First, employers suggested. Then, they encouraged. Then pleaded. Now more U.S. employers are turning to the almighty dollar to get their employees to change their pound-packing, chain-smoking, sedentary ways.
Despite the sour economy, more employers are creating and expanding wellness programs in recent years. And they’re increasingly turning to financial rewards and penalties to increase participation.
“In previous economic downturns, investments in benefit communication and employee wellness were among the first to get cut from a benefit program,” said Dave Guilmette, director of health programs at HR consulting firm Towers Perrin. “The increasing investment in employee wellness we’re seeing today shows that more employers are beginning to recognize the long-term financial benefit.”
But don’t expect instant magic. It can take three years or more for wellness programs with the right rewards and penalties to boost participation and cut health care costs. Programs with the wrong inducements (or none at all) are unlikely to produce good results.
Financial incentives change behaviors
Companies that offer financial rewards see a much higher participation rate in wellness programs, according to a recent Watson Wyatt survey.
A different survey from Towers Perrin says nearly one in three employers (32%) will introduce or increase financial incentives for wellness programs in 2009 and 2010. Another 30% of employers are considering such actions.
Why the financial arm-twisting? It’s simple. Wellness programs are one of the only tools with positive ROI in fighting soaring health costs.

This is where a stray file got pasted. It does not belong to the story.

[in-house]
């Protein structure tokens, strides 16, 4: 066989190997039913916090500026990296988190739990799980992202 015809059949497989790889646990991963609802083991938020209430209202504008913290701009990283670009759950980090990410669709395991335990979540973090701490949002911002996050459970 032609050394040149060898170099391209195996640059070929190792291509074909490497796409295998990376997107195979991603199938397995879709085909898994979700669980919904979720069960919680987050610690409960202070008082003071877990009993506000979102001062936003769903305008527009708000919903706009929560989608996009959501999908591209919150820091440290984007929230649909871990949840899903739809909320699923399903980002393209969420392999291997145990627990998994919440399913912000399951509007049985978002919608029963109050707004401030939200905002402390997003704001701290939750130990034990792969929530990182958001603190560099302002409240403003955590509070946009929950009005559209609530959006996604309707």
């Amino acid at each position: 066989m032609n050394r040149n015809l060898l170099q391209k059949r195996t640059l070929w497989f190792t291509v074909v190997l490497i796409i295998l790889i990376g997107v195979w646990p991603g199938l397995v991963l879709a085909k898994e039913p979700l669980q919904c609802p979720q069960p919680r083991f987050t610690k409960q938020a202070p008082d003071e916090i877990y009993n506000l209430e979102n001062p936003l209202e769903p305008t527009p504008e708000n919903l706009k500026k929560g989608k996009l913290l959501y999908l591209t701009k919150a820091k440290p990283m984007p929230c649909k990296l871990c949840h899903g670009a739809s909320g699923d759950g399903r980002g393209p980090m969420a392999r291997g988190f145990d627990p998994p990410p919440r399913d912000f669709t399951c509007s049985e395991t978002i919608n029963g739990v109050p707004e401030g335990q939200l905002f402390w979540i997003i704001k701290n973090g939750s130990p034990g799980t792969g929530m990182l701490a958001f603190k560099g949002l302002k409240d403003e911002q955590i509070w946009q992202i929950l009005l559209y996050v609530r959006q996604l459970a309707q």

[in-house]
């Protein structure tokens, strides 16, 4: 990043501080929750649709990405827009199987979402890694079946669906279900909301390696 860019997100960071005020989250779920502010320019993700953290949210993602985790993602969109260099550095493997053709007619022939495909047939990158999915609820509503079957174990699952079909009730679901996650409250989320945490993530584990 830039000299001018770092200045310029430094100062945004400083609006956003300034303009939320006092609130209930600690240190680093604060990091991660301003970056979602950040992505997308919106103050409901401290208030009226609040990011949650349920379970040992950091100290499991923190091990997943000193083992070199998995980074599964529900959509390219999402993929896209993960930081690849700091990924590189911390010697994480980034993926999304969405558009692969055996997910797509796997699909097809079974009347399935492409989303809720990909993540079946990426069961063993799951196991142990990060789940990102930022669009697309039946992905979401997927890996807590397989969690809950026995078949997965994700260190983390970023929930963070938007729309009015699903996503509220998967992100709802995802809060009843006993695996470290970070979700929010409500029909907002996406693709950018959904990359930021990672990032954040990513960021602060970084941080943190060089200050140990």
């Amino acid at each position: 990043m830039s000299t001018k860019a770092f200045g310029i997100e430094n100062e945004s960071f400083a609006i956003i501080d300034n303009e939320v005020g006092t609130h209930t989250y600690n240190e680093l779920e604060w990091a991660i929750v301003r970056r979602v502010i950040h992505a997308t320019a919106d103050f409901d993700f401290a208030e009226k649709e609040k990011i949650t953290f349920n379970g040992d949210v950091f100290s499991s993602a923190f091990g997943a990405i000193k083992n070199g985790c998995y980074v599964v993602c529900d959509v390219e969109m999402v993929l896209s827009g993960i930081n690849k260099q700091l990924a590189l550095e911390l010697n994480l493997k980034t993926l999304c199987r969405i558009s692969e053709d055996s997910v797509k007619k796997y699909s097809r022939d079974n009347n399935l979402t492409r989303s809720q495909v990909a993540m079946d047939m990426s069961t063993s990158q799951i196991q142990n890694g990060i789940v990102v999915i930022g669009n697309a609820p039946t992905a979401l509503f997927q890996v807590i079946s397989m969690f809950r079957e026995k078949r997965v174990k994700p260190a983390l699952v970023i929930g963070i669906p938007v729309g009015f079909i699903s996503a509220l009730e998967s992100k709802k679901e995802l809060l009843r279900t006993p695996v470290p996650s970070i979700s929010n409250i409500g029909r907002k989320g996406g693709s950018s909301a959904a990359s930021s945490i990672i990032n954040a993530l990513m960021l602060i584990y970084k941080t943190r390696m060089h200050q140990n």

In fact, a new U.S. Department of Health and Human Services study says U.S. organizations save between $1.49 and $4.91 in health-related expenses for every dollar spent on wellness programs.
The art of the deal
The Watson Wyatt report suggests employers implement financial incentives using the following guidelines:
- No need to go overboard. Financial incentives as low as $51 to $100 can improve employee participation in weight and smoking cessation programs.
- Still, money does talk. Generally, the higher the amount of the financial incentive, the greater the impact on participation.
- Financial incentives do little to encourage employees to join disease management programs.
According to a Mercer Consulting report, cash incentives of up to $100 per employee combined with a good communications strategy can boost participation rates up to 50%. Incentives of $250 or more can increase participation by 70% or more.
Cash-equivalent rewards—such as a gift cards or contributions to a Health Savings Account—yield similar results.
Carrots, yes, but don’t ignore sticks
Nearly half of U.S. employers (45%) say they hit employees with financial penalties if workers fail to participate in wellness or health promotion activities, says the Towers Perrin study.
For other companies, a mix of carrot and stick works.
Example: Scotts Miracle-Gro Co. reimburses the $10 monthly fee it charges for the use of a company fitness center after 120 visits.
Meanwhile, Scotts’ employees who don’t take health risk appraisals are required to pay a $40 monthly insurance premium surcharge. Employees who score poorly on the appraisal and do nothing to lower their risk pay a $67 monthly surcharge.
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